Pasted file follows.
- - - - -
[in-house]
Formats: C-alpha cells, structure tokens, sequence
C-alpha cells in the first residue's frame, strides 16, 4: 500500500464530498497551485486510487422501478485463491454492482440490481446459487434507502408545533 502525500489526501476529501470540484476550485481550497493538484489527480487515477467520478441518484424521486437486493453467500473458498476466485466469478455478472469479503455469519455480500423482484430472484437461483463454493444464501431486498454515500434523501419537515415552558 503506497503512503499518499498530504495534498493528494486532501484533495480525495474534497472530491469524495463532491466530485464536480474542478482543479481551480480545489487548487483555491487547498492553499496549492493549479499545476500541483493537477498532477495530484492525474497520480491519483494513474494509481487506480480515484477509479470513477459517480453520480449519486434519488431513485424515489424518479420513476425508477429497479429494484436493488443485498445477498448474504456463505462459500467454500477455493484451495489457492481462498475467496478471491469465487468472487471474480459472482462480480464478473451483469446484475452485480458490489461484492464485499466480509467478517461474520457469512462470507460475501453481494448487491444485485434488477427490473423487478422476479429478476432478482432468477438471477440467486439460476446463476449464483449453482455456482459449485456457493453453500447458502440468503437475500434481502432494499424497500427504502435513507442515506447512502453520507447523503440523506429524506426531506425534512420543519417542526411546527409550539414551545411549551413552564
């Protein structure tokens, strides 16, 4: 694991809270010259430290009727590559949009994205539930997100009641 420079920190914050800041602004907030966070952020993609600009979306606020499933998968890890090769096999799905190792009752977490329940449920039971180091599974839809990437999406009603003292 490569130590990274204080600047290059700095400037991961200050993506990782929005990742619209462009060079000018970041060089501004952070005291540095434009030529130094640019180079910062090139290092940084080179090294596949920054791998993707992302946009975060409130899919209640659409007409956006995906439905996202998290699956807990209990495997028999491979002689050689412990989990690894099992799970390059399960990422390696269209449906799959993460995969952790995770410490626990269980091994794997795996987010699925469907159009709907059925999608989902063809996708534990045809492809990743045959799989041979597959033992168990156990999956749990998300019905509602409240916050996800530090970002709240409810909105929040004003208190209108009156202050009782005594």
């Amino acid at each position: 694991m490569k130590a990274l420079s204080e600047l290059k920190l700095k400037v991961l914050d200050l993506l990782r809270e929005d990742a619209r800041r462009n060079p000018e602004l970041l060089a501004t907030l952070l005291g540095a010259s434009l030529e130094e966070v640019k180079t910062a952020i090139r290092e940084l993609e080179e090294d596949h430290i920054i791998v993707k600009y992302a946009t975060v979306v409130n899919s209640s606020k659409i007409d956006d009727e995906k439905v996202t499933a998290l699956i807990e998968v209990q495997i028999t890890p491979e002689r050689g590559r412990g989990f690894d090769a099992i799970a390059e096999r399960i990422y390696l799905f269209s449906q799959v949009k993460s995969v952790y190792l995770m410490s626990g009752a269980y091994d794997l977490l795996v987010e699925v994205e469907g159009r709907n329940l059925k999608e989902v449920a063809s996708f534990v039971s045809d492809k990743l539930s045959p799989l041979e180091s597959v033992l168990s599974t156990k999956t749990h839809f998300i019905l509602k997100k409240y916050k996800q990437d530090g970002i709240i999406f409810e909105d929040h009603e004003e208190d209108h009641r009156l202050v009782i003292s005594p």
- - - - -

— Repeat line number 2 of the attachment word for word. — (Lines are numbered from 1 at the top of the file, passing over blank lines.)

Formats: C-alpha cells, structure tokens, sequence